East of Middle West is dark drama at its most potent. It takes one devastating event and uses it as a knife-twisting blow, a game changer for our two main characters. Forgiveness, guilt, and tragedy weigh foggily over this sleek, atmospheric film from producer/director Brian Lucke Anderson. When Chris (an electrifying turn from Carson MacCormac) accidentally commits a double homicide during a tragic prank gone wrong, it profoundly changes his life. On the run from the cops, Chris is forced to take shelter with his domineering con artist uncle (Scott McCord). Meanwhile, the widowed father of Chris’s victims, Denny (Joris Jarsky), begins spiraling downward in a pool of alcohol and depression. Denny is forced to take a job at a local supermarket to keep a roof over his head. As each of their lives careen wildly out of control, can forgiveness ever be a reality?
I absolutely loved this film and its potent messages of powerful importance. Its ultimate stance on forgiveness brought tears to my eyes, in a powerful and unforgettable sequence acted masterfully by Carson MacCormac and Joris Jarsky. The film’s ensemble all add beautifully to the larger whole. Sophie Hoyt plays Chris’s spunky, but complicated, love interest, Amy, with a snarky playfulness. Amy might be “the only person who actually understands him.” Scott McCord’s Bill gives major unhinged lunatic energy, and every second of his performance is psychotically excellent. However, at the end of the day, Carson MacCormac and Joris Jarsky are the most vital pieces to the puzzle. Each performance is terrific and nuanced. Carson’s Chris is irrevocably changed after the horrible accident. He is not the same person in any way, and it really comes through emotionally in MacCormac’s work. Joris puts out an equally great turn, especially in the lows of Denny’s realistic plunge into depression.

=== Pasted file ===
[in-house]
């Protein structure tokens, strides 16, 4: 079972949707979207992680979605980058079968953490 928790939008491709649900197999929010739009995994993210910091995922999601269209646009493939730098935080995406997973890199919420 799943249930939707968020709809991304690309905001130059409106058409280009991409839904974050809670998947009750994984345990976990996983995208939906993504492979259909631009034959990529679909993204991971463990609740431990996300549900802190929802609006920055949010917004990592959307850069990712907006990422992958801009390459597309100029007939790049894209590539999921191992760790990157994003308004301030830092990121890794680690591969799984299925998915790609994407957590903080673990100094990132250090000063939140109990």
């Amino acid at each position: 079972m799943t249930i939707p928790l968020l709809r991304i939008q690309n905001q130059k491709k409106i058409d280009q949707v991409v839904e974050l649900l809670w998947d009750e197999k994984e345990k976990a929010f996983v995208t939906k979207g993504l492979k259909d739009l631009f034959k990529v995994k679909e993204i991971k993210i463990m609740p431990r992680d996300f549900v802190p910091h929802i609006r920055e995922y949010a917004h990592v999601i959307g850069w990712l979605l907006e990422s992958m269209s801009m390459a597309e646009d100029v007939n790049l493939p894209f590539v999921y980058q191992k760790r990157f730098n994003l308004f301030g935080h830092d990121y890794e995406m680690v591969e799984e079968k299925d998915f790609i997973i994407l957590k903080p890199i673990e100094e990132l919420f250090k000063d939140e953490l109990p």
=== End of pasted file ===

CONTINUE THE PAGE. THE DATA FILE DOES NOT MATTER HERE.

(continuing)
The movie is pared down to the authentic dialogue from a script by Brian Lucke Anderson and Mokotsi Rukundo. Based on an idea from an actual news headline, you can feel the honesty brimming from every scene—from the hardware heist, to the lesson about “only steal from people who steal first,” to the budding romance, and to the shocking and intense accident that changes things forever. It’s a perfect meditation on forgiveness. The conclusion is so unforgettable that I know it’ll be stuck rattling around in my brain all year long.
East of Middle West screened at the Sarasota Film Festival, April 30th – May 8th, 2021.